1.7 billion star map from Gaia

European Space Agency’s Gaia mission has just released a star map that details about 1.7 billion stars, a huge number, but just a small fraction of the septillion (or quadrillion) estimated stars in the Universe.

Also measured are the position and trajectory of more than 14,000 objects within our own solar system (mostly asteroids).

ESA: Gaia Creates Richest Star Map of Our Galaxy – and Beyond

ESA’s Gaia mission has produced the richest star catalogue to date, including high-precision measurements of nearly 1.7 billion stars and revealing previously unseen details of our home Galaxy.

Gaia was launched in December 2013 and started science operations the following year. The first data release, based on just over one year of observations, was published in 2016; it contained distances and motions of two million stars.

The new data release, which covers the period between 25 July 2014 and 23 May 2016, pins down the positions of nearly 1.7 billion stars, and with a much greater precision.

The new catalogue lists the parallax and velocity across the sky, or proper motion, for more than 1.3 billion stars. From the most accurate parallax measurements, about ten per cent of the total, astronomers can directly estimate distances to individual stars.

As well as positions, the data include brightness information of all surveyed stars and colour measurements of nearly all, plus information on how the brightness and colour of half a million variable stars change over time. It also contains the velocities along the line of sight of a subset of seven million stars, the surface temperatures of about a hundred million and the effect of interstellar dust on 87 million.

Gaia closed in on the positions of half a million distant quasars, bright galaxies powered by the activity of the supermassive black holes at their cores.

Gaia data were used to derive the orbits of 75 globular clusters and 12 dwarf galaxies that revolve around the Milky Way, providing all-important information to study the past evolution of our Galaxy and its environment, the gravitational forces that are at play, and the distribution of the elusive dark matter that permeates galaxies.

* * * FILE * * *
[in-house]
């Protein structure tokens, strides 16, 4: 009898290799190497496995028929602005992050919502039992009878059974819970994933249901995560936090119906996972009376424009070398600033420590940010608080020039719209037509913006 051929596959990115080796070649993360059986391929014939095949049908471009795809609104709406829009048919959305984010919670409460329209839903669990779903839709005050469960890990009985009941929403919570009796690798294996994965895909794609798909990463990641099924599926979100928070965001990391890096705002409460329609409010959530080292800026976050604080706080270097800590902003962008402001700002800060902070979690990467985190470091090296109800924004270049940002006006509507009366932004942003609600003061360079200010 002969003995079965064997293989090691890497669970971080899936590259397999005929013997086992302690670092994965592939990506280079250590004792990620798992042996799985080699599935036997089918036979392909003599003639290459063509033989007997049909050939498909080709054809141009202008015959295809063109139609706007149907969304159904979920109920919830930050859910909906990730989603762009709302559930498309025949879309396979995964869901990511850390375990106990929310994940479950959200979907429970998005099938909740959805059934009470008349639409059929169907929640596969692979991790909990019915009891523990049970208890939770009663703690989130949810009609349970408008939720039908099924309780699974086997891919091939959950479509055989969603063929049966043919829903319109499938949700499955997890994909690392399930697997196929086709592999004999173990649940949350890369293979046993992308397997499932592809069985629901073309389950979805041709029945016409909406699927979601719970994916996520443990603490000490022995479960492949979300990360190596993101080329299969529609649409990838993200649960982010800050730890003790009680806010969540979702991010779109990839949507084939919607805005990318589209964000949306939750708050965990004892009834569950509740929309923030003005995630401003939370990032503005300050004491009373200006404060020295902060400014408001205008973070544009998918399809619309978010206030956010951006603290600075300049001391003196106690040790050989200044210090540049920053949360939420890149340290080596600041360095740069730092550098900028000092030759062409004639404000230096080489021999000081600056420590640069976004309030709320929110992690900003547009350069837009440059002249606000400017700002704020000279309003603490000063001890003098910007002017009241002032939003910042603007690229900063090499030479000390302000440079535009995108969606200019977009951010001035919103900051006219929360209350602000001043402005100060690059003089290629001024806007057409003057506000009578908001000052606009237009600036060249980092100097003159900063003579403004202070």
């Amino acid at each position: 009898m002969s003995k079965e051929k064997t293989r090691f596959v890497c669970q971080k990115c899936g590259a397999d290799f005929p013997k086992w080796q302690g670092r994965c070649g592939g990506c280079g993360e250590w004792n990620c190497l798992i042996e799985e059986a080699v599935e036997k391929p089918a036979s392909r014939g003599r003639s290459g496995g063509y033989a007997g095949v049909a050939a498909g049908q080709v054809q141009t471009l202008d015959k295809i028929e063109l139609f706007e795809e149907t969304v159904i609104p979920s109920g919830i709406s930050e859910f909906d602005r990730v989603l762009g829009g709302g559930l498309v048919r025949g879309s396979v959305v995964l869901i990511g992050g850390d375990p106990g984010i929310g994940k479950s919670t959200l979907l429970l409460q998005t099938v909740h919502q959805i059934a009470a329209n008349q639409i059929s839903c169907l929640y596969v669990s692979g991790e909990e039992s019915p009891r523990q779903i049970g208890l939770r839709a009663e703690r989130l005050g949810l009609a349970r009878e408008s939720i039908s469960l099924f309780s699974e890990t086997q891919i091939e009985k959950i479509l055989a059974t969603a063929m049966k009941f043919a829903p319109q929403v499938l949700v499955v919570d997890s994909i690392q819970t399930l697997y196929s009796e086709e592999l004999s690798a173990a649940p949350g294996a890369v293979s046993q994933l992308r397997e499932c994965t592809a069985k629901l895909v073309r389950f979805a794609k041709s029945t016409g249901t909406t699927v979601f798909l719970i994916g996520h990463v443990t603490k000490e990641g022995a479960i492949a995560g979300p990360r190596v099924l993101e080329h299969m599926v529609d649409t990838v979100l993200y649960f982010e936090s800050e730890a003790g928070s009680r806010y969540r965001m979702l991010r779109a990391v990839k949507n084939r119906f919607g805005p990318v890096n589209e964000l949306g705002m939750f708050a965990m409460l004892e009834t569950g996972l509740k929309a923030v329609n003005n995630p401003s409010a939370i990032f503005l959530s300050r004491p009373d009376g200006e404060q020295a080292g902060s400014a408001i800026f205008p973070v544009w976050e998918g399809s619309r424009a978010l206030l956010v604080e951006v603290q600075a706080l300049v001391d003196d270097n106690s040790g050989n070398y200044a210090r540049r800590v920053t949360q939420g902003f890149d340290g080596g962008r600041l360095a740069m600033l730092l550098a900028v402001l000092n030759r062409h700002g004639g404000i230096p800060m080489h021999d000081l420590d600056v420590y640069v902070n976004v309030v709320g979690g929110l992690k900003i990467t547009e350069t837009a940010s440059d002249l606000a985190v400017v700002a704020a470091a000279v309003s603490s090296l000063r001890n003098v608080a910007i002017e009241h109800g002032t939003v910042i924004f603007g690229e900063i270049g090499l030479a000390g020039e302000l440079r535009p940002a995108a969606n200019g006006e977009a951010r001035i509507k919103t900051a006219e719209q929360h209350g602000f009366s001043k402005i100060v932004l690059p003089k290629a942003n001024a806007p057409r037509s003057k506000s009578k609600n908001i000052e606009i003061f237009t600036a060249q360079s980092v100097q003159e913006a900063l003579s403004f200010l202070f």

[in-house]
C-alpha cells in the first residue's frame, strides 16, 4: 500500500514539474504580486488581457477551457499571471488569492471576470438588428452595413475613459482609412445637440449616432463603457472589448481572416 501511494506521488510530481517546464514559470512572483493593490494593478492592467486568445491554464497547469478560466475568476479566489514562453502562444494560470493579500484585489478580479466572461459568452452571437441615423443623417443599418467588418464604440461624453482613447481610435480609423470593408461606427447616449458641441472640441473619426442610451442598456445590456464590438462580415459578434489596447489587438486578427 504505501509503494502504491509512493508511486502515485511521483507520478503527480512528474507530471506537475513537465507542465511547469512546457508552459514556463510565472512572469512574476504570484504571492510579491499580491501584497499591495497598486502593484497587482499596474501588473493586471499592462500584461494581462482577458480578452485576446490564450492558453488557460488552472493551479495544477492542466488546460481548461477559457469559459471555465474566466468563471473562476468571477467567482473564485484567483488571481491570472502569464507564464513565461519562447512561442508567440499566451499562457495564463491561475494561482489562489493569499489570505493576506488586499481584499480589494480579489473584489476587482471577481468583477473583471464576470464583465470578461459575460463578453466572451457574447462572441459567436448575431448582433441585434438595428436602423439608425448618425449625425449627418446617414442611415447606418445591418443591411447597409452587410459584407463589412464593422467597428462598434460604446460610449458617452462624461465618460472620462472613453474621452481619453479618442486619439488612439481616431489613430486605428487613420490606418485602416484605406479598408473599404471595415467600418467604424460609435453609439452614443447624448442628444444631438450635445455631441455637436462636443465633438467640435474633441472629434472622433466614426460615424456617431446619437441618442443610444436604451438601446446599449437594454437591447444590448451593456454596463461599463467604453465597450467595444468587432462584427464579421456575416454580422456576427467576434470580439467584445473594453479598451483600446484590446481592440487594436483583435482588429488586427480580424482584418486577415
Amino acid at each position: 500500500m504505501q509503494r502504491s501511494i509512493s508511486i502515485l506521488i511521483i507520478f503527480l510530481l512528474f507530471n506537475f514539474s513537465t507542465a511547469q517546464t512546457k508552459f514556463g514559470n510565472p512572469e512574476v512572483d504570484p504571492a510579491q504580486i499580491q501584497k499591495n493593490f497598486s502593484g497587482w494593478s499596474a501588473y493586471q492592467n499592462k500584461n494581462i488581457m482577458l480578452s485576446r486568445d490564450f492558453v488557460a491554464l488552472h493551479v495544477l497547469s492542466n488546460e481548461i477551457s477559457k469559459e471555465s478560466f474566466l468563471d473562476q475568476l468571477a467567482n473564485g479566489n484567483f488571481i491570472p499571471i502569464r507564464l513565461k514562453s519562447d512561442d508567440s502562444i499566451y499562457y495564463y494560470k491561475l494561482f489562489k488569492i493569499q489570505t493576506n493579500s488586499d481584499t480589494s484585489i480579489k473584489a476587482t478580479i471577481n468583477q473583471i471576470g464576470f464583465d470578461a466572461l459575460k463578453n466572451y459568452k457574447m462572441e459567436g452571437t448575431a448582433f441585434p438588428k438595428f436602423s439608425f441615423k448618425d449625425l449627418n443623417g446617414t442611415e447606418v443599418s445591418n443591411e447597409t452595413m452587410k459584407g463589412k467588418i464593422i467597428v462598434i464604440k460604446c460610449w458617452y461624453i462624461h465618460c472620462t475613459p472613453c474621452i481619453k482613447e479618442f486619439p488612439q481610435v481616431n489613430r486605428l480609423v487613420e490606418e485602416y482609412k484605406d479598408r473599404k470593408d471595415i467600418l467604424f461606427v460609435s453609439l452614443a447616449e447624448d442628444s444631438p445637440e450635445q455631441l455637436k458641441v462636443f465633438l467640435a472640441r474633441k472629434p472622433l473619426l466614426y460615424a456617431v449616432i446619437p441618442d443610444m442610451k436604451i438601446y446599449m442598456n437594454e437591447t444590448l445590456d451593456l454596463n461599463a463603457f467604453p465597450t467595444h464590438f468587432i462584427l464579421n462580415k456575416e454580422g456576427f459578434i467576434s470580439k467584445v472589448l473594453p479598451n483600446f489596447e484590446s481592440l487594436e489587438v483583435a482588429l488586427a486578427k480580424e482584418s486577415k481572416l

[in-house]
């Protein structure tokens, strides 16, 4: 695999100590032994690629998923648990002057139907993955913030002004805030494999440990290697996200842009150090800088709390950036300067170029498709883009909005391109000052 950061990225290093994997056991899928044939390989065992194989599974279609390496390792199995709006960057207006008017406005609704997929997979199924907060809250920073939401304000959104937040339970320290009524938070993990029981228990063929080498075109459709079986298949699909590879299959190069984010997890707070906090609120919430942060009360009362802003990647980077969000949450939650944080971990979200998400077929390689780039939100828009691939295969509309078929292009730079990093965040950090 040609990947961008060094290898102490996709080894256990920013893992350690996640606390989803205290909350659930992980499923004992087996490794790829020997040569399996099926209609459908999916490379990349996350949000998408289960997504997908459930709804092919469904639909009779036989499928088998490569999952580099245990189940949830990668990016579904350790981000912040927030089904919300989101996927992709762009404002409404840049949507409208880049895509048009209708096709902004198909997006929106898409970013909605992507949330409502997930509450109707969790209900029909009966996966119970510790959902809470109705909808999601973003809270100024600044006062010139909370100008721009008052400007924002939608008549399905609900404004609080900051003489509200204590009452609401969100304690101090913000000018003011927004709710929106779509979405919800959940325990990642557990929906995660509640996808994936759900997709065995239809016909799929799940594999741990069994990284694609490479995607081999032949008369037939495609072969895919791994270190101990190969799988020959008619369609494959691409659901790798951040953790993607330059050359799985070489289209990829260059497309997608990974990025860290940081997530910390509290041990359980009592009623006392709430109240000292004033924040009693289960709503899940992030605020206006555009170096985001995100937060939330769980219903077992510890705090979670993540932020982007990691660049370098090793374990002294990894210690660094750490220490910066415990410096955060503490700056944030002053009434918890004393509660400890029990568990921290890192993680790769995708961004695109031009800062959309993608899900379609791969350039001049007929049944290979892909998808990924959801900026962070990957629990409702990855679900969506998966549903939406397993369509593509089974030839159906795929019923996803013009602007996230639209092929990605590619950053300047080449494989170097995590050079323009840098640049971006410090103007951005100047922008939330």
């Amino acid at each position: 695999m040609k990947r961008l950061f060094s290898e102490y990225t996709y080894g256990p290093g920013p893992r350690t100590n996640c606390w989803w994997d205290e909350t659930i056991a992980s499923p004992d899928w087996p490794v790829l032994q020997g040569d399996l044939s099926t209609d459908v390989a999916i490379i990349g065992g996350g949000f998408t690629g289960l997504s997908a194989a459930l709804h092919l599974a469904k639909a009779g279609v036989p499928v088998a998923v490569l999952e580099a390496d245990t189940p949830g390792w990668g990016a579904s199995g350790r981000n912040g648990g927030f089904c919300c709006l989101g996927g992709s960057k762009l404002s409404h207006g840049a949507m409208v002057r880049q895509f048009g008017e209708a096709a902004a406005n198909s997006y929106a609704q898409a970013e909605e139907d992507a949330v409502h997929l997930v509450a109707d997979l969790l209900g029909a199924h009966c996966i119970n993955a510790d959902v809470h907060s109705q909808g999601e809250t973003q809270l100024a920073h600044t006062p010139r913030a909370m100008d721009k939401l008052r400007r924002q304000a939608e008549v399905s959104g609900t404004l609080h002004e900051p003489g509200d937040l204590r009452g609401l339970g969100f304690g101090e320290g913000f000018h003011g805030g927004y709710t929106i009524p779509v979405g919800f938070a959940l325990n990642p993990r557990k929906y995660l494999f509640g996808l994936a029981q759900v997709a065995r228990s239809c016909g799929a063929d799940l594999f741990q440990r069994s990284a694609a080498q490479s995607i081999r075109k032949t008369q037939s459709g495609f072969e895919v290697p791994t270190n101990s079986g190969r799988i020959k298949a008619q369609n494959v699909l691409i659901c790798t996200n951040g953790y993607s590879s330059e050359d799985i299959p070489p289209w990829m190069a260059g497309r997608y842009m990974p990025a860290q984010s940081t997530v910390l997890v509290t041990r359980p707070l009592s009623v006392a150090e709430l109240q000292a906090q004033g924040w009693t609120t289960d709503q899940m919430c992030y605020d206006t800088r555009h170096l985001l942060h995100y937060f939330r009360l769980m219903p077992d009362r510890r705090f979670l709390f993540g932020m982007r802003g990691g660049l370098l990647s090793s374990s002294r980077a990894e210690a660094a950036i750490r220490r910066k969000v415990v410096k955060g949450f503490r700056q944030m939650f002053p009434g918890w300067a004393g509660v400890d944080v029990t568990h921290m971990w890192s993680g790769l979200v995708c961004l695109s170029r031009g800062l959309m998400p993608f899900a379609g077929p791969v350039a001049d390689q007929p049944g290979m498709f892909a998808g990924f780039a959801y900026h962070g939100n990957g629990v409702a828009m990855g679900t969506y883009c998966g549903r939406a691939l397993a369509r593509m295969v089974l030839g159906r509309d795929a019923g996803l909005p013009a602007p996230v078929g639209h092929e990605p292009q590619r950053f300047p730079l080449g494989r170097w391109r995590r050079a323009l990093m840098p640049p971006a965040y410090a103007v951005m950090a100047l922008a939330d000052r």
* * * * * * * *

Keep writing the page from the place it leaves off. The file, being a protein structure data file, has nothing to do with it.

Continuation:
And also of our solar system:

Gaia also observes objects in our Solar System: the second data release comprises the positions of more than 14 000 known asteroids, which allows precise determination of their orbits. A much larger asteroid sample will be compiled in Gaia’s future releases.

There are a lot of observations and  measurements, and major discoveries are expected as scientists explore the newly released data.

As impressive as this is it is only scratching the surface of the Universe.

Space.com:  How Many Stars Are In The Universe?

The first sticky part is trying to define what “universe” means, said David Kornreich, an assistant professor at Ithaca College in New York State.

“I don’t know [the answer] because I don’t know if the universe is infinitely large or not,” he said. The observable universe appears to go back in time by about 13.8 billion years, but beyond what we could see there could be much, much more. Some astronomers also think that we may live in a “multiverse” where there would be other universes like ours contained in some sort of larger entity.

That sounds quite feasible, the big bang of our Universe may have happened in a bigger space time continum – going by the numbers of stars and galaxies there could also be millions or billions of ‘universes’.

This would mean the term ‘universe’ would need revision

Kornreich used a very rough estimate of 10 trillion galaxies in the universe. Multiplying that by the Milky Way’s estimated 100 billion stars results in a large number indeed: 1,000,000,000,000,000,000,000,000 stars, or a “1” with 24 zeros after it (1 septillion in the American numbering system; 1 quadrillion in the European system).

Kornreich emphasized that number is likely a gross underestimation, as more detailed looks at the universe will show even more galaxies.

Gaia has mapped a few drops in a huge cosmic ocean- or oceans.

Wikipdeia: Universe

The physical Universe is defined as all of space and time[a] (collectively referred to as spacetime) and their contents.

Such contents encompass all of energy in its various forms, including electromagnetic radiation and matter, and therefore planets, moons, stars, galaxies, and the contents of intergalactic space.

The Universe is often defined as “the totality of existence”, or everything that exists, everything that has existed, and everything that will exist.

A ‘multiverse’ renders those definitions obsolete. Perhaps things would be better described as ‘observable Universe’ and a greater whole universe that we can only guess about.

4 Comments

  1. Zedd

     /  April 29, 2018

    welcome home 🙂

  2. Alan Wilkinson

     /  April 29, 2018

    Are we still worried about finite resources?

    • Gezza

       /  April 29, 2018

      I think we leave that up to the individual, Sir Alan.

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